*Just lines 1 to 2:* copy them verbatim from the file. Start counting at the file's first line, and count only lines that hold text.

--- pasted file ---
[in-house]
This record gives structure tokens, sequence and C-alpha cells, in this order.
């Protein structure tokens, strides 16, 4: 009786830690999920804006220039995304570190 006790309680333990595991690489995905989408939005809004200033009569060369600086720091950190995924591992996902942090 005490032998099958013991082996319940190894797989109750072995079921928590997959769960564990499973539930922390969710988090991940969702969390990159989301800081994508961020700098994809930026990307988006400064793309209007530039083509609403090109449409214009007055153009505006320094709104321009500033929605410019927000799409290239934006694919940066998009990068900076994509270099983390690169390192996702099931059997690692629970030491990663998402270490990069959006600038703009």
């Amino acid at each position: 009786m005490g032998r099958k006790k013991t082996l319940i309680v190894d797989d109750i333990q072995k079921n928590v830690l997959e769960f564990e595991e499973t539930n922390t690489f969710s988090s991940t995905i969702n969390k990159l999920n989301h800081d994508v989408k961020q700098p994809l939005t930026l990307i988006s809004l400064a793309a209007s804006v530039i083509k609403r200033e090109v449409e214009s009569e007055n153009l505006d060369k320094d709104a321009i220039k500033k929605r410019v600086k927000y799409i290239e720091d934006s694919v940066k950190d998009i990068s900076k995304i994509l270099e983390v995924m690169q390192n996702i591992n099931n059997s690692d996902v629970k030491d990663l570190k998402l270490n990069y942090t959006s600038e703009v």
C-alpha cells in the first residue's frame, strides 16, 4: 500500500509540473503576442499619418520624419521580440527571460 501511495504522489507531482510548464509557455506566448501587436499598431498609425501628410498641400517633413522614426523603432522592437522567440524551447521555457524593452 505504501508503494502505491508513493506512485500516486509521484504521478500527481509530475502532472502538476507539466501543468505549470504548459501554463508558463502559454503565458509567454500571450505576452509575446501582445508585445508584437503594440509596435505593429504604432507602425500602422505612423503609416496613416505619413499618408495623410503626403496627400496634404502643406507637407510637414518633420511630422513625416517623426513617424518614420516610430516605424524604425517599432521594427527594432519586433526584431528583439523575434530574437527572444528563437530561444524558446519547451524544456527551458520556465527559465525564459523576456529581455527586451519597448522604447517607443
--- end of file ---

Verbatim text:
[in-house]
This record gives structure tokens, sequence and C-alpha cells, in this order.